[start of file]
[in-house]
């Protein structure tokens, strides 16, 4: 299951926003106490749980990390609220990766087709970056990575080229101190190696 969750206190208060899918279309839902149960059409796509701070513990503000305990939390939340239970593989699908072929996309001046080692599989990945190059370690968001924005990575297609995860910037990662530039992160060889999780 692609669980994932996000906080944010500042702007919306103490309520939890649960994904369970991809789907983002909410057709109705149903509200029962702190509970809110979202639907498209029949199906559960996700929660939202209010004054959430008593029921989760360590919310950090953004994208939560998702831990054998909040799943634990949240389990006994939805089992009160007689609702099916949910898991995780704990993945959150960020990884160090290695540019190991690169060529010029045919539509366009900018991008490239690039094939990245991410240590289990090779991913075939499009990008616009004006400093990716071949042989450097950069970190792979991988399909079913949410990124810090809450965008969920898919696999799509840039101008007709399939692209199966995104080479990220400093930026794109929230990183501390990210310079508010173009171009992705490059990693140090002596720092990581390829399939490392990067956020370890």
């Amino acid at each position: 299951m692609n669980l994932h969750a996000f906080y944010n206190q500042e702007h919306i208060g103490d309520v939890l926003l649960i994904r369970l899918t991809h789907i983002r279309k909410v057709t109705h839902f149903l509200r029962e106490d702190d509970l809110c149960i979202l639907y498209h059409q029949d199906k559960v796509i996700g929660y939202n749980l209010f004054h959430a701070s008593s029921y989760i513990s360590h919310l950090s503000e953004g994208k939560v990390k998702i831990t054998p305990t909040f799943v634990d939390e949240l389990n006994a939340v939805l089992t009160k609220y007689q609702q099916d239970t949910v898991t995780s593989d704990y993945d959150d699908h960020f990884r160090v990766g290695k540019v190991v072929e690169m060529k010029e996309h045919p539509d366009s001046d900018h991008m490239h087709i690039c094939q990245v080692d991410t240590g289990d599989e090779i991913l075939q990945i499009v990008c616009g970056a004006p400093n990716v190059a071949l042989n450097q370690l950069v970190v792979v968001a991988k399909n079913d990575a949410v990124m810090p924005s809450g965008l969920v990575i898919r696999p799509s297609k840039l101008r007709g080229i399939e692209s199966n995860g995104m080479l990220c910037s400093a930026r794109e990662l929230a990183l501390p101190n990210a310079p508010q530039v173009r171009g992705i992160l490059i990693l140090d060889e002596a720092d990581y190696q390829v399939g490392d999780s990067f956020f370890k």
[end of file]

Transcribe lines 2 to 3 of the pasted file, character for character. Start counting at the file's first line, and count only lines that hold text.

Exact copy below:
């Protein structure tokens, strides 16, 4: 299951926003106490749980990390609220990766087709970056990575080229101190190696 969750206190208060899918279309839902149960059409796509701070513990503000305990939390939340239970593989699908072929996309001046080692599989990945190059370690968001924005990575297609995860910037990662530039992160060889999780 692609669980994932996000906080944010500042702007919306103490309520939890649960994904369970991809789907983002909410057709109705149903509200029962702190509970809110979202639907498209029949199906559960996700929660939202209010004054959430008593029921989760360590919310950090953004994208939560998702831990054998909040799943634990949240389990006994939805089992009160007689609702099916949910898991995780704990993945959150960020990884160090290695540019190991690169060529010029045919539509366009900018991008490239690039094939990245991410240590289990090779991913075939499009990008616009004006400093990716071949042989450097950069970190792979991988399909079913949410990124810090809450965008969920898919696999799509840039101008007709399939692209199966995104080479990220400093930026794109929230990183501390990210310079508010173009171009992705490059990693140090002596720092990581390829399939490392990067956020370890």
């Amino acid at each position: 299951m692609n669980l994932h969750a996000f906080y944010n206190q500042e702007h919306i208060g103490d309520v939890l926003l649960i994904r369970l899918t991809h789907i983002r279309k909410v057709t109705h839902f149903l509200r029962e106490d702190d509970l809110c149960i979202l639907y498209h059409q029949d199906k559960v796509i996700g929660y939202n749980l209010f004054h959430a701070s008593s029921y989760i513990s360590h919310l950090s503000e953004g994208k939560v990390k998702i831990t054998p305990t909040f799943v634990d939390e949240l389990n006994a939340v939805l089992t009160k609220y007689q609702q099916d239970t949910v898991t995780s593989d704990y993945d959150d699908h960020f990884r160090v990766g290695k540019v190991v072929e690169m060529k010029e996309h045919p539509d366009s001046d900018h991008m490239h087709i690039c094939q990245v080692d991410t240590g289990d599989e090779i991913l075939q990945i499009v990008c616009g970056a004006p400093n990716v190059a071949l042989n450097q370690l950069v970190v792979v968001a991988k399909n079913d990575a949410v990124m810090p924005s809450g965008l969920v990575i898919r696999p799509s297609k840039l101008r007709g080229i399939e692209s199966n995860g995104m080479l990220c910037s400093a930026r794109e990662l929230a990183l501390p101190n990210a310079p508010q530039v173009r171009g992705i992160l490059i990693l140090d060889e002596a720092d990581y190696q390829v399939g490392d999780s990067f956020f370890k």